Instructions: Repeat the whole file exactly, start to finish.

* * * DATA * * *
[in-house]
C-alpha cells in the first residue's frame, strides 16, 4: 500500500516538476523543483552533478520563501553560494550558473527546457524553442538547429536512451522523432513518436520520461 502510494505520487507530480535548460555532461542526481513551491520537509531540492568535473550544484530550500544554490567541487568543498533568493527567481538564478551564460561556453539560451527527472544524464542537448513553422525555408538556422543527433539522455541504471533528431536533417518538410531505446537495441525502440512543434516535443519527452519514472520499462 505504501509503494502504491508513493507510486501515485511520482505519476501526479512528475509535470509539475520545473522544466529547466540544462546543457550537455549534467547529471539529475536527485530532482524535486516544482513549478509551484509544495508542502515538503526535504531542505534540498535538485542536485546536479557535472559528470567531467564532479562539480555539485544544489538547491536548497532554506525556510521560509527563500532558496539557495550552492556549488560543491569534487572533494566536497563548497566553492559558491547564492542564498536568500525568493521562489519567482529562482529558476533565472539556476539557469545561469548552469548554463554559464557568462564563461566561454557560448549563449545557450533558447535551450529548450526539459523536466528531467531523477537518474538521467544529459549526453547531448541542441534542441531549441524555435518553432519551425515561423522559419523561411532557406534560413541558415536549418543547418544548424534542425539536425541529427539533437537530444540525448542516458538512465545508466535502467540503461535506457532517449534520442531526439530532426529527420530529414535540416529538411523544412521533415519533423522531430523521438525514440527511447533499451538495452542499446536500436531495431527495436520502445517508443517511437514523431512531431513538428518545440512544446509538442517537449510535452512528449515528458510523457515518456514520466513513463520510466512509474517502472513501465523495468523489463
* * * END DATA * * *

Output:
[in-house]
C-alpha cells in the first residue's frame, strides 16, 4: 500500500516538476523543483552533478520563501553560494550558473527546457524553442538547429536512451522523432513518436520520461 502510494505520487507530480535548460555532461542526481513551491520537509531540492568535473550544484530550500544554490567541487568543498533568493527567481538564478551564460561556453539560451527527472544524464542537448513553422525555408538556422543527433539522455541504471533528431536533417518538410531505446537495441525502440512543434516535443519527452519514472520499462 505504501509503494502504491508513493507510486501515485511520482505519476501526479512528475509535470509539475520545473522544466529547466540544462546543457550537455549534467547529471539529475536527485530532482524535486516544482513549478509551484509544495508542502515538503526535504531542505534540498535538485542536485546536479557535472559528470567531467564532479562539480555539485544544489538547491536548497532554506525556510521560509527563500532558496539557495550552492556549488560543491569534487572533494566536497563548497566553492559558491547564492542564498536568500525568493521562489519567482529562482529558476533565472539556476539557469545561469548552469548554463554559464557568462564563461566561454557560448549563449545557450533558447535551450529548450526539459523536466528531467531523477537518474538521467544529459549526453547531448541542441534542441531549441524555435518553432519551425515561423522559419523561411532557406534560413541558415536549418543547418544548424534542425539536425541529427539533437537530444540525448542516458538512465545508466535502467540503461535506457532517449534520442531526439530532426529527420530529414535540416529538411523544412521533415519533423522531430523521438525514440527511447533499451538495452542499446536500436531495431527495436520502445517508443517511437514523431512531431513538428518545440512544446509538442517537449510535452512528449515528458510523457515518456514520466513513463520510466512509474517502472513501465523495468523489463